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The University of Southampton

Ambivalence about the Other Gender?s Identification

Men’s and Women’s responses to Strongly versus Weakly Identified Women and Men

Zoe Kinias
INSEAD, Singapore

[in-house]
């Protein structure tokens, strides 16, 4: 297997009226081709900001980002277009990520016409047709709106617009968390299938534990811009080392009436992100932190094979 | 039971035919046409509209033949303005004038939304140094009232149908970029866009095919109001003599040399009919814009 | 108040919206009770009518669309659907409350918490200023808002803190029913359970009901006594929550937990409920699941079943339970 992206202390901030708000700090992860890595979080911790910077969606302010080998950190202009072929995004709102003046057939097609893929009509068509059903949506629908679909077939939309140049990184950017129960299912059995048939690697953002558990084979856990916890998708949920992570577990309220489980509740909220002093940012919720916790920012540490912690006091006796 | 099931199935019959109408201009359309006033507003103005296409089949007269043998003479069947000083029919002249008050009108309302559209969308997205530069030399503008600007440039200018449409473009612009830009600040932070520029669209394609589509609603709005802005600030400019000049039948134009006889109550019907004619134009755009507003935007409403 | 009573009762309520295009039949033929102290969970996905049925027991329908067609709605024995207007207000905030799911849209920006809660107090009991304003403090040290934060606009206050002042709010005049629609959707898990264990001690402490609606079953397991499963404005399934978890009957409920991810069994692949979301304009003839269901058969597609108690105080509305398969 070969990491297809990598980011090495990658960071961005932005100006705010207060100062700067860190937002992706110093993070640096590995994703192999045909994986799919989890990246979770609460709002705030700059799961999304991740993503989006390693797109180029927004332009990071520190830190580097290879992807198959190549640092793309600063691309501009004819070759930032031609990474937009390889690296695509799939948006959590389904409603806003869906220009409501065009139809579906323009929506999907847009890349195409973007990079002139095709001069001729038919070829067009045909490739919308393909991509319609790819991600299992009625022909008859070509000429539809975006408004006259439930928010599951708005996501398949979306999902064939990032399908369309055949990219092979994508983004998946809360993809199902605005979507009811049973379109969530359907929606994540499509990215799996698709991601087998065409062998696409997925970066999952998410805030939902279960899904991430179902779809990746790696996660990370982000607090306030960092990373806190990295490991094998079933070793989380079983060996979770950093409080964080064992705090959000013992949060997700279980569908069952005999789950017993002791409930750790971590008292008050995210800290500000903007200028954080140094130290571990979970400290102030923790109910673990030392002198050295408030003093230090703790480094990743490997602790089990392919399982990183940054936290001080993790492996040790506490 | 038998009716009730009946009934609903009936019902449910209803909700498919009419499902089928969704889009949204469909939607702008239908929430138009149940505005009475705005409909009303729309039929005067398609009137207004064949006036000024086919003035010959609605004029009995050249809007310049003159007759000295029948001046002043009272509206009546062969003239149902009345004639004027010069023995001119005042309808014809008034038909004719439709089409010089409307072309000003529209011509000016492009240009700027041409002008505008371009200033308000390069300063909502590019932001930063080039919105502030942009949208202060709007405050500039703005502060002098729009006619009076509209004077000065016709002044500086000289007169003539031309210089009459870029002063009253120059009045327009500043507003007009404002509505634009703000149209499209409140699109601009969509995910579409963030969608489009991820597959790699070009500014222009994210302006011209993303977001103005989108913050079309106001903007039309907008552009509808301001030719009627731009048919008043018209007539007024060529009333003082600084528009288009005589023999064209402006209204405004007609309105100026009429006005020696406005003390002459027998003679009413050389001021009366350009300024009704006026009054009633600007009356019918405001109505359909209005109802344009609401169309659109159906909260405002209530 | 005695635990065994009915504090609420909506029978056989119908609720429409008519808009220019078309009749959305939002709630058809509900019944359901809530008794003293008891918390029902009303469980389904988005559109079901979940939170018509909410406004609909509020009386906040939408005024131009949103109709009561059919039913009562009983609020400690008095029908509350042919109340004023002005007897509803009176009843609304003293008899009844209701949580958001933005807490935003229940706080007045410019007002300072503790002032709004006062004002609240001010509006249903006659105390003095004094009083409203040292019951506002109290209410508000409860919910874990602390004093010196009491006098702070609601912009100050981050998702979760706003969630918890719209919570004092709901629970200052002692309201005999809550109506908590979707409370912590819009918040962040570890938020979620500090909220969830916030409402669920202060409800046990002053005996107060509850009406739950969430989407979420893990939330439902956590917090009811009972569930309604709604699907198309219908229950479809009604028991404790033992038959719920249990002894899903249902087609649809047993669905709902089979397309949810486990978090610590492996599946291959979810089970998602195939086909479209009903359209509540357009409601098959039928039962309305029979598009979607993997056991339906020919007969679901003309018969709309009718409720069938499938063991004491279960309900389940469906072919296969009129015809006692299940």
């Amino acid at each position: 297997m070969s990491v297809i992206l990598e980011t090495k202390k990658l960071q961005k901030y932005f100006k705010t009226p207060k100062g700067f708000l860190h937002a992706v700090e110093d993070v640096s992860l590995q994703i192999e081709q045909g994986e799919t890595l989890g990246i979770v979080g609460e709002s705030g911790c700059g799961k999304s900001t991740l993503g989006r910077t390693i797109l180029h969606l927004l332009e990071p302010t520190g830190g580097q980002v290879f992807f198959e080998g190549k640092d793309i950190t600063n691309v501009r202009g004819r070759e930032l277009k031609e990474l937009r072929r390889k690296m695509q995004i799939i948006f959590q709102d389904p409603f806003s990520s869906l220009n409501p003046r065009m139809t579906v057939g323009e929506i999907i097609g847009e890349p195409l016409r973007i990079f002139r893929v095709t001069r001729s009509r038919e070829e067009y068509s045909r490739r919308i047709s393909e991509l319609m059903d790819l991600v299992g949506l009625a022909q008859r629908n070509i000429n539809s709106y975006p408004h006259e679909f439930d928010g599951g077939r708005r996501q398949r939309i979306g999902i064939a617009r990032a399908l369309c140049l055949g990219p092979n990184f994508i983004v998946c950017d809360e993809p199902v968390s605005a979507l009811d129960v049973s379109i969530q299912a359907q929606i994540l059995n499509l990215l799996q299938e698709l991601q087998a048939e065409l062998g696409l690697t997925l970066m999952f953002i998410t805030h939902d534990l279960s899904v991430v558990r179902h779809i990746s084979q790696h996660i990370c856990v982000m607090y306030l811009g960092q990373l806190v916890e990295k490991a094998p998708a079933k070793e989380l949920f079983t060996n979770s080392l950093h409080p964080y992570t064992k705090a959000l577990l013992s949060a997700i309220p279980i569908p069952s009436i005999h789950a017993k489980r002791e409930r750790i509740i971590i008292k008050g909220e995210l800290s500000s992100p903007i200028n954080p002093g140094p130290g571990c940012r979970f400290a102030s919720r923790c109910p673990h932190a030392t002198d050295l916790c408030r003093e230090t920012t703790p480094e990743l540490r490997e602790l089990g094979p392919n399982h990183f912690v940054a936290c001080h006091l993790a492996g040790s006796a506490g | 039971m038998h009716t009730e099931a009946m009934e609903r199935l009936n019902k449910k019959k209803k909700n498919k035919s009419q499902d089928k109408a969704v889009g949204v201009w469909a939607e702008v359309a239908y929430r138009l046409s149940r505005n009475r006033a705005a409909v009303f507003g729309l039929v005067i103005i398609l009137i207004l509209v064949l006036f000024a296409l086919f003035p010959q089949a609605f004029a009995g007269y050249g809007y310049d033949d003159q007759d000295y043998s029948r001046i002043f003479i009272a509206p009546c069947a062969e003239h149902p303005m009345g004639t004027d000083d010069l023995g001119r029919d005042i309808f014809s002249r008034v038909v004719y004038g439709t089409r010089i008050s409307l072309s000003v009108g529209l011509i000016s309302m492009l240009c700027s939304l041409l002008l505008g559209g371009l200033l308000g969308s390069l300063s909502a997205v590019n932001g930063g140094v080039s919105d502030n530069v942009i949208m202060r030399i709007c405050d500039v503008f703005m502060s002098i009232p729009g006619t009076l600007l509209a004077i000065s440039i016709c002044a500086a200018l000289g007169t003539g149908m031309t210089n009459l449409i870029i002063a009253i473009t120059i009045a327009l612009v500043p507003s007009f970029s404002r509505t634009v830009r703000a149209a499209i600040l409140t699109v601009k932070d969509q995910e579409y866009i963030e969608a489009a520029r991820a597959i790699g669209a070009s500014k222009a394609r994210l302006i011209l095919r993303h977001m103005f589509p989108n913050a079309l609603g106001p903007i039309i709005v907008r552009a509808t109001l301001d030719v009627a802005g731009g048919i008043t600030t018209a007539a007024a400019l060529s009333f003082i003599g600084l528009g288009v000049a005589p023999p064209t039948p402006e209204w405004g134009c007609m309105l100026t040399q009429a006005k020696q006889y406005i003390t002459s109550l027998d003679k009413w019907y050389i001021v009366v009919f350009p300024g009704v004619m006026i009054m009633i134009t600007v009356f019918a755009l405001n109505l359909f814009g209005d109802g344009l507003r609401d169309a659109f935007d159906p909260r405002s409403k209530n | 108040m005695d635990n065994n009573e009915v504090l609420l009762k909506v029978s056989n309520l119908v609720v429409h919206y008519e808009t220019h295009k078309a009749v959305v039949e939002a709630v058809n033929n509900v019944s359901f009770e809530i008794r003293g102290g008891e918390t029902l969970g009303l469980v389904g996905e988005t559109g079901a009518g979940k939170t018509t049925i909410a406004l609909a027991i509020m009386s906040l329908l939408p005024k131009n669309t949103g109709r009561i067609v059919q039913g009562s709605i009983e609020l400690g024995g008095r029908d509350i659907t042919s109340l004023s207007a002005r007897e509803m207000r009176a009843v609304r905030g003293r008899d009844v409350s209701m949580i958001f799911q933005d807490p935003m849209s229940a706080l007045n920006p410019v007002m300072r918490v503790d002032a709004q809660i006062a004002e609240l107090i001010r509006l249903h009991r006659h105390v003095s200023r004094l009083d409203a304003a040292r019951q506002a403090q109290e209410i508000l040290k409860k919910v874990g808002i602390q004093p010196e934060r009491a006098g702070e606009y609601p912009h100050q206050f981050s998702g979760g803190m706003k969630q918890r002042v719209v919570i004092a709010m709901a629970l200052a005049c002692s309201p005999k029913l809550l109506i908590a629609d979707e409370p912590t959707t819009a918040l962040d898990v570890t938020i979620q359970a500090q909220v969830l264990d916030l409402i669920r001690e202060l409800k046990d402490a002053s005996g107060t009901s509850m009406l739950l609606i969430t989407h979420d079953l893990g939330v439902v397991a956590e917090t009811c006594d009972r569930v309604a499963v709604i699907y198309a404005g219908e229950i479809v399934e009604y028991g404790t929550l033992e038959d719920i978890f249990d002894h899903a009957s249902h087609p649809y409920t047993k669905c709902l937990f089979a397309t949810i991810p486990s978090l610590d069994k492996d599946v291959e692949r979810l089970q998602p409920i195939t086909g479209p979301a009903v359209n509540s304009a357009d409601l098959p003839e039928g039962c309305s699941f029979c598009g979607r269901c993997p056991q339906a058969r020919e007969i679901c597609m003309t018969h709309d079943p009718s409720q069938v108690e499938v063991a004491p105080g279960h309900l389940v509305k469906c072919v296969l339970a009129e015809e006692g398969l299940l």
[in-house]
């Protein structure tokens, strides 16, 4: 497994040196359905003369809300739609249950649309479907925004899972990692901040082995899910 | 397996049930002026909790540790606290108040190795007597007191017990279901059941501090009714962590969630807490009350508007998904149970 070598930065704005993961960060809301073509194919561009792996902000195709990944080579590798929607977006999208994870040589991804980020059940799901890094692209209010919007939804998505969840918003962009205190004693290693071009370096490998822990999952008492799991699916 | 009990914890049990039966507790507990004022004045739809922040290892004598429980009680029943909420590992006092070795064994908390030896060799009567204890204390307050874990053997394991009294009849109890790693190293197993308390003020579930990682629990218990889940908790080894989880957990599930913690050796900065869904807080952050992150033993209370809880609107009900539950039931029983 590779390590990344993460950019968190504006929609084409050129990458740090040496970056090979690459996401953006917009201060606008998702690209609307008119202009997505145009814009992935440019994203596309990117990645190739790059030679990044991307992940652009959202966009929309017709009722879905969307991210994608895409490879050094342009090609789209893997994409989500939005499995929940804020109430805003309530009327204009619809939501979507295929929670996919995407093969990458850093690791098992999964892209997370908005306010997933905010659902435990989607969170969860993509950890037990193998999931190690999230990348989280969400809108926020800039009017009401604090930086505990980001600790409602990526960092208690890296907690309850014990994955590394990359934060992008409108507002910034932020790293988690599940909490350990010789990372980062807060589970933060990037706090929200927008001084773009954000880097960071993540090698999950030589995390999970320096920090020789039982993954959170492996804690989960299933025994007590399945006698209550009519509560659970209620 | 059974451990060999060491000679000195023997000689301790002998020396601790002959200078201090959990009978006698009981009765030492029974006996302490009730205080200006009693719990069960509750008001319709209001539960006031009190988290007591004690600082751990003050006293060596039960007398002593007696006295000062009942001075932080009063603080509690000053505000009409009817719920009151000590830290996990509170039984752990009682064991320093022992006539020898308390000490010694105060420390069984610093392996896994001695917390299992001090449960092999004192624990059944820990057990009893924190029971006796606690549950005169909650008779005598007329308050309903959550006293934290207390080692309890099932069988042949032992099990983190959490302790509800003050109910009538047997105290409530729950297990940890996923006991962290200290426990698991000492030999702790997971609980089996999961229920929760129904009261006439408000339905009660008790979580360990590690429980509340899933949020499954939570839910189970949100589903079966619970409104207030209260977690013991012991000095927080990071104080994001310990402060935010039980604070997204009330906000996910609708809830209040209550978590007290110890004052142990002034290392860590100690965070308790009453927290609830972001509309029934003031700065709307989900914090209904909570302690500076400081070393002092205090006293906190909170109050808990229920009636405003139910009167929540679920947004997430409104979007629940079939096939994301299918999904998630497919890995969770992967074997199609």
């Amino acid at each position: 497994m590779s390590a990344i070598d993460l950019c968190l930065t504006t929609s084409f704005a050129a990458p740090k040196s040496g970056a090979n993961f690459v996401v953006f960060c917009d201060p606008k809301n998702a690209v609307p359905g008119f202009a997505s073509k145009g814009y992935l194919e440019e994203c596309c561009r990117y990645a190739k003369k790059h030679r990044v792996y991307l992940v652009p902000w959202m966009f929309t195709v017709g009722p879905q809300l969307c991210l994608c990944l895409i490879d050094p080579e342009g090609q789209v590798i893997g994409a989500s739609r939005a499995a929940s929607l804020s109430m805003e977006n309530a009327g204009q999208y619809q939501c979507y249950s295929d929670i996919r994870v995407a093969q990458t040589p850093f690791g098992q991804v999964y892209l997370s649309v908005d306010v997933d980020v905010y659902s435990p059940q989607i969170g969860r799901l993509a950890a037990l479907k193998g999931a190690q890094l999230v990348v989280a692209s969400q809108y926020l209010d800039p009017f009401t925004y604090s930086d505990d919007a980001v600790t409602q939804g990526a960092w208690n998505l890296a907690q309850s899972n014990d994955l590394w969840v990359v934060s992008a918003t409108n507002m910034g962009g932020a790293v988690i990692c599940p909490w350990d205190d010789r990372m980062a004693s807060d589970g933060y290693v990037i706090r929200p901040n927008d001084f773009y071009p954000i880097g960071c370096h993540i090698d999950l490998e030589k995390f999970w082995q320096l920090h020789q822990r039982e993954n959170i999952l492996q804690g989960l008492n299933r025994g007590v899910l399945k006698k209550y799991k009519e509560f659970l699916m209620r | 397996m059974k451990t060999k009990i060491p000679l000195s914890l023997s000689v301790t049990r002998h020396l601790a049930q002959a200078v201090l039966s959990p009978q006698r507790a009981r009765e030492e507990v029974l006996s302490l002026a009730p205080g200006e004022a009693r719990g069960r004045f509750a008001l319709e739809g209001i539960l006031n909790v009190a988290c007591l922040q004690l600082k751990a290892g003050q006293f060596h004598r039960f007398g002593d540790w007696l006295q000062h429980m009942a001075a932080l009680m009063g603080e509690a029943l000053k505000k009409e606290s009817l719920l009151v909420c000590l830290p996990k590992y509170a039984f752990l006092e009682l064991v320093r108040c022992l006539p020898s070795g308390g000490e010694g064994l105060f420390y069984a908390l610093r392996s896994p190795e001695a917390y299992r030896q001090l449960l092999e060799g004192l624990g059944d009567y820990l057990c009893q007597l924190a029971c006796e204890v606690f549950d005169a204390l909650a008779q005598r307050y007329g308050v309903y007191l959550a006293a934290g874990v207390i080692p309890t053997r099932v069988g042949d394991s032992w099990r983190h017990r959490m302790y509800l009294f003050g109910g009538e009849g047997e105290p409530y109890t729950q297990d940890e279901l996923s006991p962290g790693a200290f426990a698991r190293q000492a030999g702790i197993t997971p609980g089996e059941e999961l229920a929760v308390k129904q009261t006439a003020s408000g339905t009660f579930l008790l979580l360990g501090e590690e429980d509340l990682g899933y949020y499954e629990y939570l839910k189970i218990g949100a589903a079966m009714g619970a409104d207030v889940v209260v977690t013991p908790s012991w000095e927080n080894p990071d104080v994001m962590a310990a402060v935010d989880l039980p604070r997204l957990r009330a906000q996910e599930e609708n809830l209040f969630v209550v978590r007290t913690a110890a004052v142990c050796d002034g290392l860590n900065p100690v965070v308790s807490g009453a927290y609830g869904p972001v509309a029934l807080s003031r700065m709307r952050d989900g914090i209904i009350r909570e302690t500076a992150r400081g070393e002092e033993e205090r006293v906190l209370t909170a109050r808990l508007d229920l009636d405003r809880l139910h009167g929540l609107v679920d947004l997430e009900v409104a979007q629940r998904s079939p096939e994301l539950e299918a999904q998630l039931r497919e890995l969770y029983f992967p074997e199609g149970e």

This research explores the consequences of men’s and women’s beliefs about the other gender’s identification (how important men think being a woman is to women and how important women think being a man is to men). We assessed how women’s and men’s perceptions of each other’s gender identification influence their expectations for intergroup behavior and desire for interaction in personal and professional contexts. Two correlational studies and two experiments investigated (a) women’s beliefs that strongly identified men are higher in ambivalently sexist attitudes and men’s beliefs that strongly identified women hold ambivalent attitudes toward men; and (b) men’s and women’s desire for personal and professional interaction with strongly versus weakly identified members of the other gender group. Men and women prefer strongly identified members of the other gender group in personal, but not professional, contexts, and that this is due in part to expectations for benevolence and hostility.

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